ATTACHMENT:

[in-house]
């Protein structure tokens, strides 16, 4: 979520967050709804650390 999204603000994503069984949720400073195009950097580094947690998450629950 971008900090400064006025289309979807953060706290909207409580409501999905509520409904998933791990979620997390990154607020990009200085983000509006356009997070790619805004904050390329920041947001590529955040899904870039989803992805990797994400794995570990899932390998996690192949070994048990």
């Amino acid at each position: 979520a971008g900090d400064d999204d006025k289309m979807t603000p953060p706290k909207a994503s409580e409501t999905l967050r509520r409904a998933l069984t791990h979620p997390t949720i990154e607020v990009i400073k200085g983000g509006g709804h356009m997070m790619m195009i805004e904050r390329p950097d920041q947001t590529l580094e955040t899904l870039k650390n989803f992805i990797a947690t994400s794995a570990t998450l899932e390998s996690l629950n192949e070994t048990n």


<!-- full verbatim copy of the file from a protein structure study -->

[in-house]
């Protein structure tokens, strides 16, 4: 979520967050709804650390 999204603000994503069984949720400073195009950097580094947690998450629950 971008900090400064006025289309979807953060706290909207409580409501999905509520409904998933791990979620997390990154607020990009200085983000509006356009997070790619805004904050390329920041947001590529955040899904870039989803992805990797994400794995570990899932390998996690192949070994048990």
């Amino acid at each position: 979520a971008g900090d400064d999204d006025k289309m979807t603000p953060p706290k909207a994503s409580e409501t999905l967050r509520r409904a998933l069984t791990h979620p997390t949720i990154e607020v990009i400073k200085g983000g509006g709804h356009m997070m790619m195009i805004e904050r390329p950097d920041q947001t590529l580094e955040t899904l870039k650390n989803f992805i990797a947690t994400s794995a570990t998450l899932e390998s996690l629950n192949e070994t048990n």